Now you can either tax it away to make it flow, or you can print it away which leads to problems. I prefer the taxation at the top.

    Market competition can take down entrenched capital much quicker than taxation can. Warren Buffet gets capital appreciation in the $billions, but is only taxed some $10million or so. His tax rate on wealth accummulation is not 18% but more like 1%. By contrast, the 2008 market crash nearly reduced him to a mere millionaire in less than one year instead of his $60+ Billion net-worth.

  • On 22 Apr 2014 in Actually Fixing Our Economy, Reality said:

    Heraclitusstudent says

    Reality says

    The very purpose of more money printing is raising price; it is this raising of prices that allegedly brings out more production. There are always bottlenecks at any given time. We live in a world of limits; otherwise there wouldn't be a need for economics.

    There are very few bottlenecks when the world just added hundreds of millions of new workers to the global economy and the economy is coming out of a crisis that cut demand massively.

    There are bottlenecks everywhere: take for example steel production, do you use that to build more houses or more cars or more bridges or more mining equipment and mines to produce more steel? In what proportions? Millions of new workers would be wasted if the government allocate them to war making on each other, as they historically are prone to do when faced those problems.

    In such a world, the lack of demand is the main obstacle to more economic activity. And if you print money and give it to people to do some work, you don't increase inflation, you increase activity.

    Do we really think the government bureaucrats are better at telling people what activities to do than the various industries themselves?

    Printing money and spend it by the government would not increase real economic activities for at least two reasons:

    1. The government boondoggle projects would consume raw material and drive up their prices, which would inhibit private sector businesses that also need those same raw material. The result would be reduction in real productive economic activities.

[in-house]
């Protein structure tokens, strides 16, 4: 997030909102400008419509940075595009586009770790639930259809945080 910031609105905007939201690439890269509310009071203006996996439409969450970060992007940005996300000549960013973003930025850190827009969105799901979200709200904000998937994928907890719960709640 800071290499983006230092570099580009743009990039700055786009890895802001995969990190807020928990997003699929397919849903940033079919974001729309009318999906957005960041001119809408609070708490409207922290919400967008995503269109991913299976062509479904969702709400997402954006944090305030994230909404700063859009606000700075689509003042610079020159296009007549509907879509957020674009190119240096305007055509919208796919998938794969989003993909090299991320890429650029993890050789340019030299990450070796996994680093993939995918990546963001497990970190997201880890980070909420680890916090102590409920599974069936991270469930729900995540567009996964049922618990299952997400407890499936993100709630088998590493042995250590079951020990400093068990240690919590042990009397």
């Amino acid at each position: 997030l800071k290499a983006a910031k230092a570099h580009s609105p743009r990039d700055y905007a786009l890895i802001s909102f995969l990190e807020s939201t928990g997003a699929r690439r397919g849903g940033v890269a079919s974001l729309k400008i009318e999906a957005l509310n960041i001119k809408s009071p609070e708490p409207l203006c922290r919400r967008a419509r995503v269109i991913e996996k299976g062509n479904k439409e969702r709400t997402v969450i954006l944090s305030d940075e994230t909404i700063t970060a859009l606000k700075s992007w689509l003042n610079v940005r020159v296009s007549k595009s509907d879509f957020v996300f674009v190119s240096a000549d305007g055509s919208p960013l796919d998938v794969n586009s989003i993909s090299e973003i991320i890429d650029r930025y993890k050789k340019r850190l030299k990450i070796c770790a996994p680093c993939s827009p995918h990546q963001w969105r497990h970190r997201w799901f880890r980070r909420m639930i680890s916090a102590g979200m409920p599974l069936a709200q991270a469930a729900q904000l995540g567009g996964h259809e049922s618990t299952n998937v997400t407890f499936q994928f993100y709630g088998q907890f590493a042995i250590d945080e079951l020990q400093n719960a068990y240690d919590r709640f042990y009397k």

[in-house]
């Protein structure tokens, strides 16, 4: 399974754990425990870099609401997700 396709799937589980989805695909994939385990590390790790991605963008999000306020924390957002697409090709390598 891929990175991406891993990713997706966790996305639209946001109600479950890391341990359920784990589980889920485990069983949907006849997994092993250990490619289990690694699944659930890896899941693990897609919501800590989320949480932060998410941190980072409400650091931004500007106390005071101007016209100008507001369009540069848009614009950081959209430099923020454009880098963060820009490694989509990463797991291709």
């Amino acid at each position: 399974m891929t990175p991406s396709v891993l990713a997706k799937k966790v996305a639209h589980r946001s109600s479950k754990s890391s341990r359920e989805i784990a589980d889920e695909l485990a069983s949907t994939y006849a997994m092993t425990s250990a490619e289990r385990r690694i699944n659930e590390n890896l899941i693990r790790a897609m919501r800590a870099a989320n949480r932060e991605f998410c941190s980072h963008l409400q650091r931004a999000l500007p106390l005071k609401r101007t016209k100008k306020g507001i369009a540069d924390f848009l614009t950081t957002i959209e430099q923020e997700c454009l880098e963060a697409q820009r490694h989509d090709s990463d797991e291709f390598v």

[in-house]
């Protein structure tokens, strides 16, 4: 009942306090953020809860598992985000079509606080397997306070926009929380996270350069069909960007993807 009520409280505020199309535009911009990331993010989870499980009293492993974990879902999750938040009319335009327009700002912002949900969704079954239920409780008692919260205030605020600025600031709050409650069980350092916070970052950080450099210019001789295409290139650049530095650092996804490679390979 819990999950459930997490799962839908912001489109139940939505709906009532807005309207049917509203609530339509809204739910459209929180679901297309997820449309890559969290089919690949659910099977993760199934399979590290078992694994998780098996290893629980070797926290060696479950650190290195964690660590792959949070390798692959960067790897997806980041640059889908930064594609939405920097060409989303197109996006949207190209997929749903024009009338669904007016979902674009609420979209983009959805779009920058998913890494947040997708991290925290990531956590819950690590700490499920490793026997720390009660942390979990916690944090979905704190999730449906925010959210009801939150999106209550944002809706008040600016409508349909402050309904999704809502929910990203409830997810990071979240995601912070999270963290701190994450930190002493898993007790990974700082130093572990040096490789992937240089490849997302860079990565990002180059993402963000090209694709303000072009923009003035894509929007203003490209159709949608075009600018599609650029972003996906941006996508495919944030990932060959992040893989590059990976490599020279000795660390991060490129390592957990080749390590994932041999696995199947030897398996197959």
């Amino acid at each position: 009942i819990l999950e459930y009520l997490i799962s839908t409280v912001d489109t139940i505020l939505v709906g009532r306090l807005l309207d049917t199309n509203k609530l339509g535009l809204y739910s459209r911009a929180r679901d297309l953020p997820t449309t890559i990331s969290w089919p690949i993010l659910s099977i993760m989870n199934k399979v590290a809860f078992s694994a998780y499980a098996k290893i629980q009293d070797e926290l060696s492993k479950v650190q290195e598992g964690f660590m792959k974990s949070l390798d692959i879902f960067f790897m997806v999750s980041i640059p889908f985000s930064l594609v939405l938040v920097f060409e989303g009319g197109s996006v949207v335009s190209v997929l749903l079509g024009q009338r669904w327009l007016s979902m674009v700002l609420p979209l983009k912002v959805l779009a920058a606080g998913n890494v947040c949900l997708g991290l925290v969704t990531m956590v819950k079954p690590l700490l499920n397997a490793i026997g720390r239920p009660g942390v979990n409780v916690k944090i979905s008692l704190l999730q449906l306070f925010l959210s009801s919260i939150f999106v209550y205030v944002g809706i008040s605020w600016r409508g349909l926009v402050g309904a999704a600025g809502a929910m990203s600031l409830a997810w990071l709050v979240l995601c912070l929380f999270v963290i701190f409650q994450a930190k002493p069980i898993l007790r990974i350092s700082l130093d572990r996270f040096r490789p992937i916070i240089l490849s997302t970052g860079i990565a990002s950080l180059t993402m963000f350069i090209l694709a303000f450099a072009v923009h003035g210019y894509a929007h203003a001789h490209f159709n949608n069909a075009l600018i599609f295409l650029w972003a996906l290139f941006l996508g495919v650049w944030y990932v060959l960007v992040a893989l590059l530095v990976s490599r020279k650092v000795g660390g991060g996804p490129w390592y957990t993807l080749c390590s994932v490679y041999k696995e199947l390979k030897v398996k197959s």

2. Most modern monetary systems do not actually allow printing of money per se, but having the government borrow the money into existence via sovereign bonds. That debt has to be serviced and paid back with interest. That means higher tax burden on the productive sectors of the economy down the road. We have arrived at that "down the road" now, just like they did in 1937 after a frenzy of money printing in 1934.

  • On 22 Apr 2014 in Actually Fixing Our Economy, Reality said:

    Heraclitusstudent says

    Prices only increase if the demand CANNOT be met. If you have a fixed amount of something, then yes, increasing the money supply just raises the price. But in most cases this is not the situation.

    At any given time, the production capacity for almost every thing (of economic value; i.e. not "abundant" like air in most places) is limited. Capacity increase takes time. That's why any commodity has any market value at all. The fact that there is a practically economically infinite amount of iron at the core of the earth does not drive iron price to zero in current market, nor does the practically economically infinite quantity heavy metals and helium in space do to those respective markets.

    If the supply CAN rise, then the equilibrium can be done at the same price. If you were producing 100 widgets and now the demand is 120, but you can easily produce 120 and raise your profit by 20%, then you will do that, or your competitor will do it for you and you will lose market share.

    It's usually a mistake to presume equilibrium when analyzing a market. In a real equilibrium, no business can make any real profit, so no business would even exist. Businesses exist because of transient arbitrage opportunities. When those opportunities are gone, the businesses often cease to exist. Look at Kodak.

    Given a large supply of idle labor and a large supply of raw materials, you simply can't explain why extra demand would cause prices to rise. They wouldn't. They would just cause more production. People would just do more of what they are doing.

    Economies enter recessions / depressions because old ways of doing things (turning raw material and labor to various stages of products in existing business models) were found to be unprofitable. Perhaps a sudden shortage of a specific input factor is discovered; perhaps that proverbial equilibrium point is reached and "destructive competition" has scaled to such a level that nobody can make enough profit to service loans that had been taken out on more rosy projections in the old days.